I love this dish, a rich savory pie made with whatever greens I find at the farmers’ market. I’ve made it with kale, Swiss chard, collard greens, radish tops, beet greens, half a bunch of parsley—if it’s green and leafy, it’s going in the torta! A generous amount of olive oil and grated Parmigiano-Reggiano enriches the greens and prevents the torta from feeling too restrained, too healthful. Serve thin wedges of this as a starter.
FOR THE DOUGH
FOR THE FILLING
Make the dough: In a stand mixer fitted with the dough hook attachment, combine the flour, water, olive oil, and salt. Mix on medium speed until a smooth dough forms, then wrap the dough ball in plastic and let rest at room temperature while you make the filling.
Make the filling: Wash the greens well. In a large pot, bring a few inches of water to a boil. When the water is boiling, add the greens and cook until they wilt, about 2 minutes. (Depending on the size of your pot, you may need to do this in batches.) Transfer the wilted greens to a colander and let cool. When cool enough to handle, grab handfuls and squeeze firmly over the sink to remove as much liquid as possible. Transfer to the bowl of a food processor.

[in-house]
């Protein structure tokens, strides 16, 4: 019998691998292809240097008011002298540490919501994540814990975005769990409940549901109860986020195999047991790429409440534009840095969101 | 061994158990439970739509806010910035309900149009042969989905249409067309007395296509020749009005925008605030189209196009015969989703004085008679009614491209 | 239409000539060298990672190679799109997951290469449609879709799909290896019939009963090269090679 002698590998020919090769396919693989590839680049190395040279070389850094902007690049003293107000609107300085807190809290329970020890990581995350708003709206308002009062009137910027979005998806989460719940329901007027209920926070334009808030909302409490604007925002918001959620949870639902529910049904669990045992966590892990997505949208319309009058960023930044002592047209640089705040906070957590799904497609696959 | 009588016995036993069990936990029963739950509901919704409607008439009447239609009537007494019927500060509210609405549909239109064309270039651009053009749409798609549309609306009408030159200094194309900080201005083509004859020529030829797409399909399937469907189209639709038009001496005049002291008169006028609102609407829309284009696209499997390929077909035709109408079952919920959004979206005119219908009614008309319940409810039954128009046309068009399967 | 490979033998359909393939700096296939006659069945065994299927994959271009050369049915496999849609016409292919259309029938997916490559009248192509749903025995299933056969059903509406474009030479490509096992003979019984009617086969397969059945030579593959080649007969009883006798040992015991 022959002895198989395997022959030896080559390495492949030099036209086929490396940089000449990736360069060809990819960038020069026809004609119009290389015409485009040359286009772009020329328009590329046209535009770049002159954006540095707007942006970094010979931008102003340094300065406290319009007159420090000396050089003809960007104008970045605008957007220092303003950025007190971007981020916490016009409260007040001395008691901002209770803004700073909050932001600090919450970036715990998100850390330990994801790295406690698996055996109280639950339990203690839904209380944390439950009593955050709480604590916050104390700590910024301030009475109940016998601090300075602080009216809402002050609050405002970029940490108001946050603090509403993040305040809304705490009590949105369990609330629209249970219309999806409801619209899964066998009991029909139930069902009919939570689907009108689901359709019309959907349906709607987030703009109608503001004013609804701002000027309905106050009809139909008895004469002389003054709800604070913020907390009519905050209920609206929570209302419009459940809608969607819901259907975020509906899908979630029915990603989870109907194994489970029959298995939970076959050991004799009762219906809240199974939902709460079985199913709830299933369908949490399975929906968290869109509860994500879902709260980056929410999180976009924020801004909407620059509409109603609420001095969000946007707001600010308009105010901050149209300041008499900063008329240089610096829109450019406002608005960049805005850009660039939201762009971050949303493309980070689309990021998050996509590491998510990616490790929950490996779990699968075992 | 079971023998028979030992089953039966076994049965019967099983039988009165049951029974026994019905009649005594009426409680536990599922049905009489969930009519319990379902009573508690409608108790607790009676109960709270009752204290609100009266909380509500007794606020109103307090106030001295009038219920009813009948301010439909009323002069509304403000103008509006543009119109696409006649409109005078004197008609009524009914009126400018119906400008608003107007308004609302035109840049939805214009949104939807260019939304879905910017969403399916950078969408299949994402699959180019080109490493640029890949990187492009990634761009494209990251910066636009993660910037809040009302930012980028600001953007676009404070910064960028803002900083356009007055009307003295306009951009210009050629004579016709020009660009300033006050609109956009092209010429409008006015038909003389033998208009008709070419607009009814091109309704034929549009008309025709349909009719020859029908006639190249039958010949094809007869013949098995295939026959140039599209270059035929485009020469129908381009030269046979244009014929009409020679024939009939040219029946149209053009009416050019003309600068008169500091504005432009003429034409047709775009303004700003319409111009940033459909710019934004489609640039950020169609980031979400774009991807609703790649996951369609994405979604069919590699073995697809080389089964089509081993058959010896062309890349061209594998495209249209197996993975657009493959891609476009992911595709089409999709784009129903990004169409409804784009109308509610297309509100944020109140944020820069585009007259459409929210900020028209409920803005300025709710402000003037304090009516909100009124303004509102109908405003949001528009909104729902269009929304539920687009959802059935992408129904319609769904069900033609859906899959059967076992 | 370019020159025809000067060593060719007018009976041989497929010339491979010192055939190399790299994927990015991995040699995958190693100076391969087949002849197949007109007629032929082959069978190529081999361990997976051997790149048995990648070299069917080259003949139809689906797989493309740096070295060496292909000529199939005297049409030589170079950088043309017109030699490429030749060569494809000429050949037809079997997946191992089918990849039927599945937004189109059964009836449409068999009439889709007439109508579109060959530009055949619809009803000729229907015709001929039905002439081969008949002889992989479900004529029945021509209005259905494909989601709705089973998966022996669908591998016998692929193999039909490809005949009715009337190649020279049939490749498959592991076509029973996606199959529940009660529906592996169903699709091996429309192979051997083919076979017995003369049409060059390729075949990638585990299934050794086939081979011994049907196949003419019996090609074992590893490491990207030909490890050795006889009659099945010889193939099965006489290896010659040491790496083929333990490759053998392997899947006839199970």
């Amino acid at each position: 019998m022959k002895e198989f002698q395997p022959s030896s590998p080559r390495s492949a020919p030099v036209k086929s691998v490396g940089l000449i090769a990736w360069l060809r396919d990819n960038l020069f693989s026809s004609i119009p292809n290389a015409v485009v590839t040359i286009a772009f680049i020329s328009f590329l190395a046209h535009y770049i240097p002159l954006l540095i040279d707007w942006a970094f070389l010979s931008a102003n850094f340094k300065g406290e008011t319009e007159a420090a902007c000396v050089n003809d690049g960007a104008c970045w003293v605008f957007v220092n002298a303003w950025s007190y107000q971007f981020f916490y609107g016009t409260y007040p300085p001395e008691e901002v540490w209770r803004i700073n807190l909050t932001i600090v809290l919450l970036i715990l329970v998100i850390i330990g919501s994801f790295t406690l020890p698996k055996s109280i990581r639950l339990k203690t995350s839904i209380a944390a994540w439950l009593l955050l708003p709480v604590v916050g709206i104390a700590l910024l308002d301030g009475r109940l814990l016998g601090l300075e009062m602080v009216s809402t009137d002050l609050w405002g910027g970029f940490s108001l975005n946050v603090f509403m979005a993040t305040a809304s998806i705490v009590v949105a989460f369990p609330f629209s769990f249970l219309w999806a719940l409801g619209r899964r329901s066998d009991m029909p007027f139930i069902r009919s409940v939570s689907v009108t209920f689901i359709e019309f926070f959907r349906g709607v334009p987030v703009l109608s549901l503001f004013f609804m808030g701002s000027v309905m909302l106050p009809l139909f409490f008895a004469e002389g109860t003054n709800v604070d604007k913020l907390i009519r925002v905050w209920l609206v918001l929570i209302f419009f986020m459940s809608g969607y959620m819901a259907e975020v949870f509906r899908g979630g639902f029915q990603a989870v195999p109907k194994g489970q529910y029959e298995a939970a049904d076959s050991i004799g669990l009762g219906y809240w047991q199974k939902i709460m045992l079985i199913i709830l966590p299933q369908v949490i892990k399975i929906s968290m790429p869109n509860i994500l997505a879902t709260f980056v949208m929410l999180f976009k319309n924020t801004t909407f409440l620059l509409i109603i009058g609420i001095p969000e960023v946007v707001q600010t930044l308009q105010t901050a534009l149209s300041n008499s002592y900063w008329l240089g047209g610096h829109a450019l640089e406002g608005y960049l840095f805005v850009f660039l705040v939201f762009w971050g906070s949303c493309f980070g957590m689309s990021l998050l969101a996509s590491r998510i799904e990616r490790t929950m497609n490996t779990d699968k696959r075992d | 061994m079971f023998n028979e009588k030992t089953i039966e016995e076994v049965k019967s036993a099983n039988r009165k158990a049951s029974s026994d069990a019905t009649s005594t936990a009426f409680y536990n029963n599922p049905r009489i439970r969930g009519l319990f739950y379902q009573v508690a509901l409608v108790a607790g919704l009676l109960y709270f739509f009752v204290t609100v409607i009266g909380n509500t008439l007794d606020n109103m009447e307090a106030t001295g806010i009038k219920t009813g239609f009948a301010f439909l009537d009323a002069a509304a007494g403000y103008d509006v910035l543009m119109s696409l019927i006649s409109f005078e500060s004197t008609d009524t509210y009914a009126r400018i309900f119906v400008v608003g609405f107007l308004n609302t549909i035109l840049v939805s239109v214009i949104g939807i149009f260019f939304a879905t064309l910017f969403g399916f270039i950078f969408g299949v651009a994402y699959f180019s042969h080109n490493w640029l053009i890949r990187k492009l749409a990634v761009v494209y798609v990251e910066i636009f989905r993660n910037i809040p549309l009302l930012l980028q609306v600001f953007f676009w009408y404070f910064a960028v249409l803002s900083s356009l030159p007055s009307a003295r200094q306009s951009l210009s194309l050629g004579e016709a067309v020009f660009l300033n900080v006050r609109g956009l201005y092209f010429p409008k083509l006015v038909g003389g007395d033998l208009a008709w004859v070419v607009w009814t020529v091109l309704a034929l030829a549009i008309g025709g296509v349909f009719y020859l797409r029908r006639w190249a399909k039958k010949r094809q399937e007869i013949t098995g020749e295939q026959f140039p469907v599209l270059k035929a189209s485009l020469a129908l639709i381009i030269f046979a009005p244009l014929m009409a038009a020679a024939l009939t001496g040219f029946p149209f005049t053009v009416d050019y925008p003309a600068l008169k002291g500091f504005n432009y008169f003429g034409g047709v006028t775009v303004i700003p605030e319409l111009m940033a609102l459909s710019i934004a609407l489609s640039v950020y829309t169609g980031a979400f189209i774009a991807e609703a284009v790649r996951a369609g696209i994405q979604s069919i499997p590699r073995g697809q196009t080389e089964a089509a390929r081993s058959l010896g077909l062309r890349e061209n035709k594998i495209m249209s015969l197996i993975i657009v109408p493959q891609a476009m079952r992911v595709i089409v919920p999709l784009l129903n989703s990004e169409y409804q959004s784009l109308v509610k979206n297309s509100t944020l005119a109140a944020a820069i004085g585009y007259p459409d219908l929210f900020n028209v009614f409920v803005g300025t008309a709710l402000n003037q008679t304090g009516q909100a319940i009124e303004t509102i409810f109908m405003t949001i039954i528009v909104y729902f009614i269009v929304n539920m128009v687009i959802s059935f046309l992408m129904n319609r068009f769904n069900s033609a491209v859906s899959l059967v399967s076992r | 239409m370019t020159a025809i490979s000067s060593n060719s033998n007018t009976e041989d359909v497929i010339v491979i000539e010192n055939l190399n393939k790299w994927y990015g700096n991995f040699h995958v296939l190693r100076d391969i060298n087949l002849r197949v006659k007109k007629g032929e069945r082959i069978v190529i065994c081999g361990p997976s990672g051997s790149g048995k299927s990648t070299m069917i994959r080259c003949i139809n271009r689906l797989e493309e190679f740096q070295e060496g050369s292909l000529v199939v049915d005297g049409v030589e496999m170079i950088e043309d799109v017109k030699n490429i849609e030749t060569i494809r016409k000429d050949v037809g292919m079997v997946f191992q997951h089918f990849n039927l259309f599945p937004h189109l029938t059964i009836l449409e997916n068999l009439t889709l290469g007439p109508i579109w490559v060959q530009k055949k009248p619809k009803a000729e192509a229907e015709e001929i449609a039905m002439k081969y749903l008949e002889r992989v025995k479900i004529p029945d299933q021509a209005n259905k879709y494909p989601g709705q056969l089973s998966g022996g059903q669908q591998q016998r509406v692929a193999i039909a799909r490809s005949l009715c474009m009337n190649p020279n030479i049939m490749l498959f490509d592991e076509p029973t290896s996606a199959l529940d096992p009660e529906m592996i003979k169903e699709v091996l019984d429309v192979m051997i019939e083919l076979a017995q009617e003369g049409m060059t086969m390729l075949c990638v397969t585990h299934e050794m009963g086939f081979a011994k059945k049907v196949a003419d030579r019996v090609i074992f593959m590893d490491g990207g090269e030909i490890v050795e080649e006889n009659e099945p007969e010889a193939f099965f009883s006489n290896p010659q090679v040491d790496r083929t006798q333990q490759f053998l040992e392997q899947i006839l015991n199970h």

Add the eggs, cheese, olive oil, salt, and nutmeg to the food processor and pulse until the greens are finely chopped and the mixture is well combined.
Preheat the oven to 375°F. Transfer the dough to a floured work surface and cut into two pieces, one slightly larger than the other. With a rolling pin, roll the larger piece of dough into a circle about 12 inches in diameter and transfer to a 10-inch round cast-iron frying pan or ceramic pie plate, leaving the overhang. Add the filling, smoothing it into an even layer. Roll the second piece of dough into a 10-inch circle and use it to top the pie. Pull the overhanging dough over the top piece of dough to seal, then cut a few steam vents in the top crust with the tip of a sharp knife or a pair of scissors.
Brush the top of the pie with olive oil, sprinkle with salt, and bake until golden brown, about 1 hour. Remove from the oven, let cool slightly, then cut into wedges. Serve warm.
Reprinted with permission from Home Cooked: Essential Recipes for a New Way to Cook by Anya Fernald with Jessica Battilana, copyright © 2016. Published by Ten Speed Press, an imprint of Penguin Random House LLC.
"Vegetables are perishable, so we don't have any indication of what they looked like 500 years ago," says James Nienhuis, a professor in the Department of Horticulture at the University of Wisconsin.